style of the possibilities for varied
treatment of subject displayed in these
etchings.
Miss Ferine will have a reproduction
of the etchings in Room 208. The artist's name is Munden.
BASKETBALL
LINE-UP
Rensselaer
Williams, R. F. ...
Bonackcr, L. F. ...
Kceler, C
Bruso, L. G
Spntli. R. Ci
Sutton, R. F
G.
0
2
0
Total
Stale Freshmen
Gott, R. F
Kuczynski, L. F. . . .
Nephew, C
Dobris, R. G
Bryant, L. G
8
G.
0
3
3
1
0
,T
0
0
F.
0
0
0
I
2
1
4
F.
0
1
1>
0
F.
0
4
0
11
4
1
?n
p.
0
7
8
3
0
Total
7
4
l:
Time of quarters, 8 minutes; referee
Jumphries.
Page Two
STATE COLLEGE NEWS, NOVEMBER 14, 1924
&UU QtalUgt £fow* College Spirit And
What It Can Do
No. 8
Nov. 14, 1924
Vol. IX
GREET YOUR FRIENDS WITH
A SMILE WHEN YOU MEET
WELCOME THE FRESHMEN
"Oh don't you remember"—the
"Hello" campaign staged last year at
State? Why not put its good results
into practice this year? The friendliness recipe calls for a smile, a cheery
greeting, and a spirit of cooperation,
especially among the upperclassnien.
Don't wait for the freshmen to speak!
Perhaps they are trying to remember
when Mark Antony defeated the Saxons
or Mali Jong repulsed the Saracens at
Tours. They may he awed at your dignity or they may he going to History
quiz, hut they want to know you, and
they want, to be friends. Set them a
good example, juniors and seniors, by
calling out "Hello" to them and to your
own classmates wherever you see them,
livery little bit helps, and the friendly
bit most of all, in making State a
friendly college, a college where "Alma
Mater" means all that our own song
promises.
An agreement was signed last week
Published weekly during the college in which several students pledged themyear by the Student Body of the New selves not to shave until State won a
York State College for Teachers at game, If an outsider were to attend one
Albany, New York.
of State's home games there would be
The subscription rate is three dollars little cause for doubt in his mind, as to
per year. Advertising rates may be had
Gamma Kappa Phi held its annual fall
on application to the business manager. why State docs not. win. The reason
dance in the gymnasium Friday even
(Articles, manuscripts, etc., must he is this; VVc as a college are not bcing, November 7. The dance committees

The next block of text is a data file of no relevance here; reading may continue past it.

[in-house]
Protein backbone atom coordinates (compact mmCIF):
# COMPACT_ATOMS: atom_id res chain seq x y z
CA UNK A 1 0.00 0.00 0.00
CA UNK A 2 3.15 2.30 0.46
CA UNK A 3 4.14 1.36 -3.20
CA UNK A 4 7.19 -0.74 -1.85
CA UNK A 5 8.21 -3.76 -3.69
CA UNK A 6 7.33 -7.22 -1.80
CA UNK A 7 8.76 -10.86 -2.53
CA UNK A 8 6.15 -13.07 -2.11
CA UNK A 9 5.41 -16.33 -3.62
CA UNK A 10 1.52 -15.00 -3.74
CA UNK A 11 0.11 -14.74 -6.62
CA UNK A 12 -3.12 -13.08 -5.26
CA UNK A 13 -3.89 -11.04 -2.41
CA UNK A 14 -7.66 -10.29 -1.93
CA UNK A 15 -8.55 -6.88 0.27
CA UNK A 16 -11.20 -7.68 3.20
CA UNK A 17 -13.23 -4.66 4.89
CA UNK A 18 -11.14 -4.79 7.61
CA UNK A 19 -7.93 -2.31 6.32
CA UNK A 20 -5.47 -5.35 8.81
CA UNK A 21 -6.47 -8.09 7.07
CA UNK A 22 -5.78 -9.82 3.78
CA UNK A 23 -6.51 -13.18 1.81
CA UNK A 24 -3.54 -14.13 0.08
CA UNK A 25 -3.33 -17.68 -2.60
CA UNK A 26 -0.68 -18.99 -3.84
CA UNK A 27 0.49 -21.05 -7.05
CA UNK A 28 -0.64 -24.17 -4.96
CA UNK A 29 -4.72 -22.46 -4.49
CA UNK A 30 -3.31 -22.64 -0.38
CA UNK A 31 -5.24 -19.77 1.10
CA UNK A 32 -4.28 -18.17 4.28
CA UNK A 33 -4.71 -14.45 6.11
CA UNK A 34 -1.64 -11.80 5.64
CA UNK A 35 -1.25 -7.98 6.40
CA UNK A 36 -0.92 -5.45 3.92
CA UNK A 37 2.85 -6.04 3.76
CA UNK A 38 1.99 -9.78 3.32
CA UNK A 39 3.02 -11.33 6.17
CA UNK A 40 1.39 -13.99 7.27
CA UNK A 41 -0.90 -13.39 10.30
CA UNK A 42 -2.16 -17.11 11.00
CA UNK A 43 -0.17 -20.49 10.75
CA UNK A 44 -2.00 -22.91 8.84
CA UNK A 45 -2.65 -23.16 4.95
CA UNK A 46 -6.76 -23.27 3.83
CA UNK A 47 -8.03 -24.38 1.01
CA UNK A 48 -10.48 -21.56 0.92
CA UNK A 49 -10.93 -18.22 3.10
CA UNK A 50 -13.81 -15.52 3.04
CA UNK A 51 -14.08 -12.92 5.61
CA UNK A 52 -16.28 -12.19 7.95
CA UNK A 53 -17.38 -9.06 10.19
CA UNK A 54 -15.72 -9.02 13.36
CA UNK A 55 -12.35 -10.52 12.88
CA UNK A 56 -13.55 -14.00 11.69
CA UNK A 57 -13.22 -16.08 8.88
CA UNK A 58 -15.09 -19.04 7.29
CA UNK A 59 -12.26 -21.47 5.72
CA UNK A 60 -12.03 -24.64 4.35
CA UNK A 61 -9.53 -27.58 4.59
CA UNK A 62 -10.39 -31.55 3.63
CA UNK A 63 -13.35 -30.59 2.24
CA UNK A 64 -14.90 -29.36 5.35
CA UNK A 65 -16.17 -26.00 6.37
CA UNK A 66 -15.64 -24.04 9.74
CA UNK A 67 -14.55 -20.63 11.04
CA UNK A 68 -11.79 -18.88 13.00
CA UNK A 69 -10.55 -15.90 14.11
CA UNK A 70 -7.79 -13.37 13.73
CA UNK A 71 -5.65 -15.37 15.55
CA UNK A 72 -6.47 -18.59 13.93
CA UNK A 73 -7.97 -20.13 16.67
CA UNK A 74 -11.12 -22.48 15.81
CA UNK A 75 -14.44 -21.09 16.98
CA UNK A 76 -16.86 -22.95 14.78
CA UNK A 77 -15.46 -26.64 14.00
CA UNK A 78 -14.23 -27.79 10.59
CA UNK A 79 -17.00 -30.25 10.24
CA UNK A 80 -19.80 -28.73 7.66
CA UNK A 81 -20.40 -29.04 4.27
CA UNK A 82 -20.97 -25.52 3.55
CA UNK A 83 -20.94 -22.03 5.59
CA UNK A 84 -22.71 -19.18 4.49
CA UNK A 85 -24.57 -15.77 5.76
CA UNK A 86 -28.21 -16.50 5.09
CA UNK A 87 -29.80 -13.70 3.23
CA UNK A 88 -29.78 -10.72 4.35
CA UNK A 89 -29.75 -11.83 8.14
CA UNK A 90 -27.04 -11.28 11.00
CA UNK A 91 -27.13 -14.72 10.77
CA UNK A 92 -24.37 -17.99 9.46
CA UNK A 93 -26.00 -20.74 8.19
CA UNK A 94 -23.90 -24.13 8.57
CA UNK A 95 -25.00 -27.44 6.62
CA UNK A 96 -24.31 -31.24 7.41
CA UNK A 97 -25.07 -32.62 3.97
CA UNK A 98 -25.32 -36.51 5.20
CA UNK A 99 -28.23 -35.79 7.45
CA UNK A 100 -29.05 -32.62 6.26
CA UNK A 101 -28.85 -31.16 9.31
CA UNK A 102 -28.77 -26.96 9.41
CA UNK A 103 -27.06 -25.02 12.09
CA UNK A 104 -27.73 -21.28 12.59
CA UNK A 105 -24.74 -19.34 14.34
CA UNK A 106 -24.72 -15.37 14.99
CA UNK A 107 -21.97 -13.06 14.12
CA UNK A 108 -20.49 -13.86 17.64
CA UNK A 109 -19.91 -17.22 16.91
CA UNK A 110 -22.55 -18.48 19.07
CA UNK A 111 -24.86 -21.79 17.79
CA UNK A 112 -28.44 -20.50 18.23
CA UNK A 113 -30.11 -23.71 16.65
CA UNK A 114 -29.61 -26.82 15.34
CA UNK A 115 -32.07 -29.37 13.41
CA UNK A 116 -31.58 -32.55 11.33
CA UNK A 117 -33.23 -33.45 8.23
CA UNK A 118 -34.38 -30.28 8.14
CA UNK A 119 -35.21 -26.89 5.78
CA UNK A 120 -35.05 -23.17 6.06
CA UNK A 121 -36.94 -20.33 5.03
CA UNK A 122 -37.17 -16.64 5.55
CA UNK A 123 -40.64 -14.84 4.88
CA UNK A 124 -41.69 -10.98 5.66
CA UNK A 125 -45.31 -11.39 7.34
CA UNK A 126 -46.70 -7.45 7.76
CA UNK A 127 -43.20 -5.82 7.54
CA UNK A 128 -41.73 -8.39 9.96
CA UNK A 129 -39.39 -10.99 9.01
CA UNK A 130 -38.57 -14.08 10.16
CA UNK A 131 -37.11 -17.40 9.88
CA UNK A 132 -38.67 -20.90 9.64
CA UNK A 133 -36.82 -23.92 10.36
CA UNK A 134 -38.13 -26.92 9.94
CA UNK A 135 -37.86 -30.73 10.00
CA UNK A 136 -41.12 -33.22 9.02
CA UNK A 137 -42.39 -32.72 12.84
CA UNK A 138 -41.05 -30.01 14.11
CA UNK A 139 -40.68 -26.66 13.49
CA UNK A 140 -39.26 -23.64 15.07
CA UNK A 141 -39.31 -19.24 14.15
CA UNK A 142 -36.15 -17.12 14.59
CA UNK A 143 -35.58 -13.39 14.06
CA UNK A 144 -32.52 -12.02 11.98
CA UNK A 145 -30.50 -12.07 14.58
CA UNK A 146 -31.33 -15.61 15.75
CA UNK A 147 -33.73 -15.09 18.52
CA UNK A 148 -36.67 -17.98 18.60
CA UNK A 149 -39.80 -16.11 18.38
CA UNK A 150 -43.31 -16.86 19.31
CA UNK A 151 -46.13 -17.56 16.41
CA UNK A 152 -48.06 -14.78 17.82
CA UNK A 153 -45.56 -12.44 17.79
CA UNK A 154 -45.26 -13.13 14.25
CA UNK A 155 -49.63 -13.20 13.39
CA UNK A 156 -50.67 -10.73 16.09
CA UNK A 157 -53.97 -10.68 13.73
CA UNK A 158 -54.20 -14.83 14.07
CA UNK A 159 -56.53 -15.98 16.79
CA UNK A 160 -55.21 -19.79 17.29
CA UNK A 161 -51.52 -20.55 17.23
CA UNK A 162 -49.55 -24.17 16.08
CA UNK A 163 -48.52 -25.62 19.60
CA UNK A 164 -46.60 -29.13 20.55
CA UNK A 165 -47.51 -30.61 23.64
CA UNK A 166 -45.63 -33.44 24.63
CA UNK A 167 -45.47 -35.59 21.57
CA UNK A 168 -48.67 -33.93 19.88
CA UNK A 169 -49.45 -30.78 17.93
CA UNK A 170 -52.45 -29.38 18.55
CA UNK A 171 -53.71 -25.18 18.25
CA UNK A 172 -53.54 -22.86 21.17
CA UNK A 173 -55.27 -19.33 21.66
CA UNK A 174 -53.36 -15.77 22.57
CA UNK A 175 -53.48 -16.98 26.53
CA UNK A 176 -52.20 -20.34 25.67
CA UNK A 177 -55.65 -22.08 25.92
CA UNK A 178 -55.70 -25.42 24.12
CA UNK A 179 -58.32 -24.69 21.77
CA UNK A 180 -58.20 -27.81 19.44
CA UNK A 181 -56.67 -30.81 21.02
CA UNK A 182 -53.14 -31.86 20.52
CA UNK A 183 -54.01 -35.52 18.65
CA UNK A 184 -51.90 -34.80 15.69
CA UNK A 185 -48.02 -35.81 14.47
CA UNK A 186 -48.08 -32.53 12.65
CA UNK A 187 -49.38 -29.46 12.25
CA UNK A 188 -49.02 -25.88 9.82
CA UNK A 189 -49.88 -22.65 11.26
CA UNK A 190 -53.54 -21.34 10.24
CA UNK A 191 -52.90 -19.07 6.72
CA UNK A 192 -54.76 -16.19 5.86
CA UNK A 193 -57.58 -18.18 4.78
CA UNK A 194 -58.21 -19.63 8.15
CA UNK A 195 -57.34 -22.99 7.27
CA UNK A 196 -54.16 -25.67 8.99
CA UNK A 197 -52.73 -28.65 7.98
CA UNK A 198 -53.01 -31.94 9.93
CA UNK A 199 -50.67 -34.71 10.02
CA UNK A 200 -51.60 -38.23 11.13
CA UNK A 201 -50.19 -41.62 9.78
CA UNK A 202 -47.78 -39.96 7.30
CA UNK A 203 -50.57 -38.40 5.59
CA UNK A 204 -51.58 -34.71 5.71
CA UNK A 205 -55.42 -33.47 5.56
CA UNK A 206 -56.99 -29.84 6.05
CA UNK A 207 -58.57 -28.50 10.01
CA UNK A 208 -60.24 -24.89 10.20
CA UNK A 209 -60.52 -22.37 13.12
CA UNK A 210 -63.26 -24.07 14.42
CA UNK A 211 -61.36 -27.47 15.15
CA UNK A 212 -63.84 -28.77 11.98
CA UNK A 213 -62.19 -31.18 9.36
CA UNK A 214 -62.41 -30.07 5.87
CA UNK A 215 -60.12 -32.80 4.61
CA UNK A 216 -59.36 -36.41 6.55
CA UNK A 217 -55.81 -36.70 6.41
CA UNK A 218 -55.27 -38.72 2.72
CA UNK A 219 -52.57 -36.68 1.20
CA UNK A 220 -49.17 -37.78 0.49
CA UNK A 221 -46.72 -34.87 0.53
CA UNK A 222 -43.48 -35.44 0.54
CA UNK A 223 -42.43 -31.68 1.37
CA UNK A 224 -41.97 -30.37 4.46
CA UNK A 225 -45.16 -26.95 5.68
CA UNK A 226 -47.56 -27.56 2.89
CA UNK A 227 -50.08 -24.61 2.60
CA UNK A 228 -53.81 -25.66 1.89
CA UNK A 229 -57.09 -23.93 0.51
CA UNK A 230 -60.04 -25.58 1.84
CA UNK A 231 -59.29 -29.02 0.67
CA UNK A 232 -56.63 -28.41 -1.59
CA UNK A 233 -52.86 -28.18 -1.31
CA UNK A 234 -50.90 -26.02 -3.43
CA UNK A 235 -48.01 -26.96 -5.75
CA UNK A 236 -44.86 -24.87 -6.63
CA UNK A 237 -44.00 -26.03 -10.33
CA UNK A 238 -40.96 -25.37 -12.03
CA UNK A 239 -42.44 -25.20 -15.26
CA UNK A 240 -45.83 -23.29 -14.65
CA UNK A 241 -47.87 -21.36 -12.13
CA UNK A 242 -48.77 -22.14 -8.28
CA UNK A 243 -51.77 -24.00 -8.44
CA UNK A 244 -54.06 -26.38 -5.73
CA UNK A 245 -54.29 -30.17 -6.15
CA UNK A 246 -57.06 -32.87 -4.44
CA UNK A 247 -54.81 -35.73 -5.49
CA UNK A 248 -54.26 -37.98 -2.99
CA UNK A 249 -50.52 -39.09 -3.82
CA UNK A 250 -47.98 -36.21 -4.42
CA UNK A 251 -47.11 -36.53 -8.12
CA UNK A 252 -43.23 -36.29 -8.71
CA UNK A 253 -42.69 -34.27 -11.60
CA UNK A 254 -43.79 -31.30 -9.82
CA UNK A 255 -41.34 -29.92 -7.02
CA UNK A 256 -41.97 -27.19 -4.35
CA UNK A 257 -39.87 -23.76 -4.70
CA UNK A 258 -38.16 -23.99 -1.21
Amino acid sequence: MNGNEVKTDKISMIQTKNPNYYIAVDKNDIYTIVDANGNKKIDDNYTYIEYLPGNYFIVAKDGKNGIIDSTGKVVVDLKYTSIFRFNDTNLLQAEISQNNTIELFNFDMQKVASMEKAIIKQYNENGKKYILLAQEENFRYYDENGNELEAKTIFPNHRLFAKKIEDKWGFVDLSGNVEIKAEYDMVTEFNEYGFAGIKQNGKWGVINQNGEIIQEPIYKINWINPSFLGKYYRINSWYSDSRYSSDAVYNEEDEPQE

in the hands of the editors before Mon- j hind our teams. We arc not boosting
were: Music, Katherine Woodward;
day of the week of publication.)
J our teams on to victory. We take a
refreshments, Mary Cornell; decora| languid interest in all athletic affairs,
Editor-in-Chief
tions, Marjorie Livingstone. Miss Hazel
| which expresses its self in this sentence.
KATHLEEN E. FURMAN, '25
Rowley, Miss Elizabeth Anderson, and
j "I hope we will win.''
Managing Edi'or
Miss Agar, the house mother, were
Last week the freshmen organized a
HARRY S. GODFREY, '26
ehapcroncs. The alumnae back for the
basketball team on Monday afternoon,
Business Manager
dance were: Mildred Mescrve, Vera
which played its first game on FH'luy
RUTH BARTON, '25
Comstock, Mildred Cornell, Edna Class,
night. They were defeated it is true,
Subscription Manager
and Mrs. Lynn Barnes, formerly I lot
by a score of 20-18, but in my cstimaGWENDOLYN JONES, '25
Banner.
I lion it was a moral victory, ff the
Assistant Business Managers
Lois MOORE, '25
j freshmen can organize a team, and make
Gertrude Pothcrhridge, of Utica. spent
ELISE BOWER, '25
I the showing they did at their first game,
the week-end at dammit Kappa Phi. as
Assistant Subscription Manager
I not only to playing ability, but also to
the guest of her sister, Sarah Peltier
HELEN BARCLAY, '26
bridge.
> the support, which they received from MUSIC CLUB ENTERTAINS
Associate Editors
The under classes furnished Music
their own class, why cannot our varsity Club
FLORENCE PLATNER, '25
with able talent for its program
Marie Nixon, of Gamma Kappa Phi
basketball team win more games, when of November 9. Margaret Taylor, 27, bouse, spent the week-end at her home
HELEN ELLIOTT, '26
JOYCE PERSONS, '26
the season opens, than it did last? The gave a delightful rendition of ''Danny in Gloversvillc.
MARGARET BENJAMIN, '26
answer to this is spirit—school spirit. Boy," an old Irish folk song and of
"Sing Me To Sleep." Ruth
Margery Baylcss, '24, spent the week
It is the big factor in winning every Greene's